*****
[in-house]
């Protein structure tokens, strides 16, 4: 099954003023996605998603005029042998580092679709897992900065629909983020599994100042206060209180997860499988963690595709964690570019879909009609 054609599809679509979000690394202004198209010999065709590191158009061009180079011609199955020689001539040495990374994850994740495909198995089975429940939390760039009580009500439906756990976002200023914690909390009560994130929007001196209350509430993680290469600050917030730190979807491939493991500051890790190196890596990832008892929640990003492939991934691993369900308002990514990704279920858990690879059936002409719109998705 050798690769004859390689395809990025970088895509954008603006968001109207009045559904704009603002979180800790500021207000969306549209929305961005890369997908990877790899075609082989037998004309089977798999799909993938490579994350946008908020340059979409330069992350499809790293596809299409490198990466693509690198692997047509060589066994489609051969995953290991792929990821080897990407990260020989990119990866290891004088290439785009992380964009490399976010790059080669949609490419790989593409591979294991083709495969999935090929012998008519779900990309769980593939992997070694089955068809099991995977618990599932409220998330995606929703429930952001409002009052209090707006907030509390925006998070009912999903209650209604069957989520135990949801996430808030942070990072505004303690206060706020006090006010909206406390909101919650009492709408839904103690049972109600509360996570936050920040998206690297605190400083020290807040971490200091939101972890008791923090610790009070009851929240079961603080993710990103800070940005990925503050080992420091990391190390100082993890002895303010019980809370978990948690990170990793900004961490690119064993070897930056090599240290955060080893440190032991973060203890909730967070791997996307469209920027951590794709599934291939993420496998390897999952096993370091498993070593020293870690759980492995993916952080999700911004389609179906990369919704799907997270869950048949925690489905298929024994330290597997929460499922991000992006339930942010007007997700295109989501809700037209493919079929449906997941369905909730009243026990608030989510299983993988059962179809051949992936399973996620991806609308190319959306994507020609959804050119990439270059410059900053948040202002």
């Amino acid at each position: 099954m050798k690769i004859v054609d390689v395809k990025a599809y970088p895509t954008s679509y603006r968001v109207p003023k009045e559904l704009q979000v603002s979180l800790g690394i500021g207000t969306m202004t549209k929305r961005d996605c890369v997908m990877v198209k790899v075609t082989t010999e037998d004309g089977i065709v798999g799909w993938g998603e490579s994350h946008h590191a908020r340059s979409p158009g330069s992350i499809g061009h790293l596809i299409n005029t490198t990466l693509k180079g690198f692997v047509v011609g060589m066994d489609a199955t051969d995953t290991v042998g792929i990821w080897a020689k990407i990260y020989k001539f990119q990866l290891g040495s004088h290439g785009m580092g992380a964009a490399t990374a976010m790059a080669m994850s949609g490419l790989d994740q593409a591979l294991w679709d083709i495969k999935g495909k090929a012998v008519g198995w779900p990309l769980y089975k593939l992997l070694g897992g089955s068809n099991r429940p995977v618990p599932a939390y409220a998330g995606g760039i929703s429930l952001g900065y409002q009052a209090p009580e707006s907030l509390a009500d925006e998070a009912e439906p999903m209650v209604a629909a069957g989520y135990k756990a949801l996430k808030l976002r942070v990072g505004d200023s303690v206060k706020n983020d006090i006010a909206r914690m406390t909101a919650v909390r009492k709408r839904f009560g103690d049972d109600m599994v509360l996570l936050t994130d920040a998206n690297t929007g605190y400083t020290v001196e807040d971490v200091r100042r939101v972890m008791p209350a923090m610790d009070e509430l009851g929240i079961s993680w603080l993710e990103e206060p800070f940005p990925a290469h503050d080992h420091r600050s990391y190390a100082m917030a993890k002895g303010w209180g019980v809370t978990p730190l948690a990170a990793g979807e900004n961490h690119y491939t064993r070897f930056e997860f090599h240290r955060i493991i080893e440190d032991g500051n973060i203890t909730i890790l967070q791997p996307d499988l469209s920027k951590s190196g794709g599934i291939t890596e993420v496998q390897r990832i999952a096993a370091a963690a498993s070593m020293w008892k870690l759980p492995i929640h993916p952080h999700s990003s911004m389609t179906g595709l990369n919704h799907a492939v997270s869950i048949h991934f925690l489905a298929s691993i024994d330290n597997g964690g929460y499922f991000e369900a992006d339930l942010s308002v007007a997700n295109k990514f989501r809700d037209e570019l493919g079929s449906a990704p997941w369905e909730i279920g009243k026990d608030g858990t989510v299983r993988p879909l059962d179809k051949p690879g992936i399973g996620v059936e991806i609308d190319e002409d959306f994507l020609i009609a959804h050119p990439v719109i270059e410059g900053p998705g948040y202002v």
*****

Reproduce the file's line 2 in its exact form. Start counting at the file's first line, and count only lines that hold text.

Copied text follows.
């Protein structure tokens, strides 16, 4: 099954003023996605998603005029042998580092679709897992900065629909983020599994100042206060209180997860499988963690595709964690570019879909009609 054609599809679509979000690394202004198209010999065709590191158009061009180079011609199955020689001539040495990374994850994740495909198995089975429940939390760039009580009500439906756990976002200023914690909390009560994130929007001196209350509430993680290469600050917030730190979807491939493991500051890790190196890596990832008892929640990003492939991934691993369900308002990514990704279920858990690879059936002409719109998705 050798690769004859390689395809990025970088895509954008603006968001109207009045559904704009603002979180800790500021207000969306549209929305961005890369997908990877790899075609082989037998004309089977798999799909993938490579994350946008908020340059979409330069992350499809790293596809299409490198990466693509690198692997047509060589066994489609051969995953290991792929990821080897990407990260020989990119990866290891004088290439785009992380964009490399976010790059080669949609490419790989593409591979294991083709495969999935090929012998008519779900990309769980593939992997070694089955068809099991995977618990599932409220998330995606929703429930952001409002009052209090707006907030509390925006998070009912999903209650209604069957989520135990949801996430808030942070990072505004303690206060706020006090006010909206406390909101919650009492709408839904103690049972109600509360996570936050920040998206690297605190400083020290807040971490200091939101972890008791923090610790009070009851929240079961603080993710990103800070940005990925503050080992420091990391190390100082993890002895303010019980809370978990948690990170990793900004961490690119064993070897930056090599240290955060080893440190032991973060203890909730967070791997996307469209920027951590794709599934291939993420496998390897999952096993370091498993070593020293870690759980492995993916952080999700911004389609179906990369919704799907997270869950048949925690489905298929024994330290597997929460499922991000992006339930942010007007997700295109989501809700037209493919079929449906997941369905909730009243026990608030989510299983993988059962179809051949992936399973996620991806609308190319959306994507020609959804050119990439270059410059900053948040202002």